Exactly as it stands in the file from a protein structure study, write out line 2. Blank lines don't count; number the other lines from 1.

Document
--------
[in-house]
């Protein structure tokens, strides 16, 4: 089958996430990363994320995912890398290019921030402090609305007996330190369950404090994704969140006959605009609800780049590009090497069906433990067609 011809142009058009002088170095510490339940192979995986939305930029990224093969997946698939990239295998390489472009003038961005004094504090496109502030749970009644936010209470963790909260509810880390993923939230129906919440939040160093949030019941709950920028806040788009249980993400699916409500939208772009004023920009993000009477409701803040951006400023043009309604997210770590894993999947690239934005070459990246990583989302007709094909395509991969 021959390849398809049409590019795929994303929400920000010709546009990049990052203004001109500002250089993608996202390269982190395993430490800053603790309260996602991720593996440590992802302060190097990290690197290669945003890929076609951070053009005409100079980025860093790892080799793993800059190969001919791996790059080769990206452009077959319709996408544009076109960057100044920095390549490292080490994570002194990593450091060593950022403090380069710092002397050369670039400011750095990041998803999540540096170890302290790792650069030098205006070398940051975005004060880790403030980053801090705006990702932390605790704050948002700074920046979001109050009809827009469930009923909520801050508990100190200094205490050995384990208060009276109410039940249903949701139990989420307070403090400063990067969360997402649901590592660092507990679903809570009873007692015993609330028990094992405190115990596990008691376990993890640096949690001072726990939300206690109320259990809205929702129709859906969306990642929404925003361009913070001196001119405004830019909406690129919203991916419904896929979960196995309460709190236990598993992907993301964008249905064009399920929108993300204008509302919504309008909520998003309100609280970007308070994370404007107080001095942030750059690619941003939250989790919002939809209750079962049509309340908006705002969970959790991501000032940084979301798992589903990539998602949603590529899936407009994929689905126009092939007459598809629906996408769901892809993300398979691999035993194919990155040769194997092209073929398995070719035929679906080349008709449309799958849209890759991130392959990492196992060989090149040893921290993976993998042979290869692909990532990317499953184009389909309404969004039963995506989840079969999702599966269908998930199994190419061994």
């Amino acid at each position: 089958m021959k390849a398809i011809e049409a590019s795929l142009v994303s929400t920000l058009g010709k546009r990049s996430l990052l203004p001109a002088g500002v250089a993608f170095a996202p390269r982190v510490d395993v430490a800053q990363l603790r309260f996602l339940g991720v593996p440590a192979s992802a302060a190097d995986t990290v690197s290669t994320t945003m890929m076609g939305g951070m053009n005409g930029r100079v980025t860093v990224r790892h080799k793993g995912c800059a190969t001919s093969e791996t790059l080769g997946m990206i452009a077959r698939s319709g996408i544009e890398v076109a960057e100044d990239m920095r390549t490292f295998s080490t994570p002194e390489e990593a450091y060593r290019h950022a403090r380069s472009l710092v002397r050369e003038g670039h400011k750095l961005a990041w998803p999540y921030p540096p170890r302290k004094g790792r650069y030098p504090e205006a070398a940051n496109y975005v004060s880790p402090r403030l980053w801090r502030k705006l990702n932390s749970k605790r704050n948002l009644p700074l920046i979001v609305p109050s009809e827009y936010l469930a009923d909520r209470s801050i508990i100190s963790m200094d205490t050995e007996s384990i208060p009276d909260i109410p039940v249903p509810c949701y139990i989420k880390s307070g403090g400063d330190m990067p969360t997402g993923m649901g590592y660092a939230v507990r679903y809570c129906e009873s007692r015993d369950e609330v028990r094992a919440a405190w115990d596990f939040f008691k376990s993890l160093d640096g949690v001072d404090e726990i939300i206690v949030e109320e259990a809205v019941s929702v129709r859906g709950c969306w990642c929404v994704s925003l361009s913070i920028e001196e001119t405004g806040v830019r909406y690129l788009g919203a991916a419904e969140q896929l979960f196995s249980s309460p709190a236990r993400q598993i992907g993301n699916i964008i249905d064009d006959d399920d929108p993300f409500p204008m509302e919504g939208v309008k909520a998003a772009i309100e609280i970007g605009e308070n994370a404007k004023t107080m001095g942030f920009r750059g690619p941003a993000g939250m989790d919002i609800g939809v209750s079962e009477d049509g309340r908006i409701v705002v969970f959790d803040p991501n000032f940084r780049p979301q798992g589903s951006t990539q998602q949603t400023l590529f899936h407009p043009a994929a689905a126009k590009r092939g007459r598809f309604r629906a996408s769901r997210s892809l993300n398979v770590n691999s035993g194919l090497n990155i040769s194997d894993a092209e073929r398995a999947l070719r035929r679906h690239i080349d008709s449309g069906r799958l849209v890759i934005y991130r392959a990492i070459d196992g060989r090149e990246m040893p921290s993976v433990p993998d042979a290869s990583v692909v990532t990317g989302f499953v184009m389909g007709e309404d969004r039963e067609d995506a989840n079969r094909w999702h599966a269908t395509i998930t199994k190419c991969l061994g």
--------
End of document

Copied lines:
């Protein structure tokens, strides 16, 4: 089958996430990363994320995912890398290019921030402090609305007996330190369950404090994704969140006959605009609800780049590009090497069906433990067609 011809142009058009002088170095510490339940192979995986939305930029990224093969997946698939990239295998390489472009003038961005004094504090496109502030749970009644936010209470963790909260509810880390993923939230129906919440939040160093949030019941709950920028806040788009249980993400699916409500939208772009004023920009993000009477409701803040951006400023043009309604997210770590894993999947690239934005070459990246990583989302007709094909395509991969 021959390849398809049409590019795929994303929400920000010709546009990049990052203004001109500002250089993608996202390269982190395993430490800053603790309260996602991720593996440590992802302060190097990290690197290669945003890929076609951070053009005409100079980025860093790892080799793993800059190969001919791996790059080769990206452009077959319709996408544009076109960057100044920095390549490292080490994570002194990593450091060593950022403090380069710092002397050369670039400011750095990041998803999540540096170890302290790792650069030098205006070398940051975005004060880790403030980053801090705006990702932390605790704050948002700074920046979001109050009809827009469930009923909520801050508990100190200094205490050995384990208060009276109410039940249903949701139990989420307070403090400063990067969360997402649901590592660092507990679903809570009873007692015993609330028990094992405190115990596990008691376990993890640096949690001072726990939300206690109320259990809205929702129709859906969306990642929404925003361009913070001196001119405004830019909406690129919203991916419904896929979960196995309460709190236990598993992907993301964008249905064009399920929108993300204008509302919504309008909520998003309100609280970007308070994370404007107080001095942030750059690619941003939250989790919002939809209750079962049509309340908006705002969970959790991501000032940084979301798992589903990539998602949603590529899936407009994929689905126009092939007459598809629906996408769901892809993300398979691999035993194919990155040769194997092209073929398995070719035929679906080349008709449309799958849209890759991130392959990492196992060989090149040893921290993976993998042979290869692909990532990317499953184009389909309404969004039963995506989840079969999702599966269908998930199994190419061994």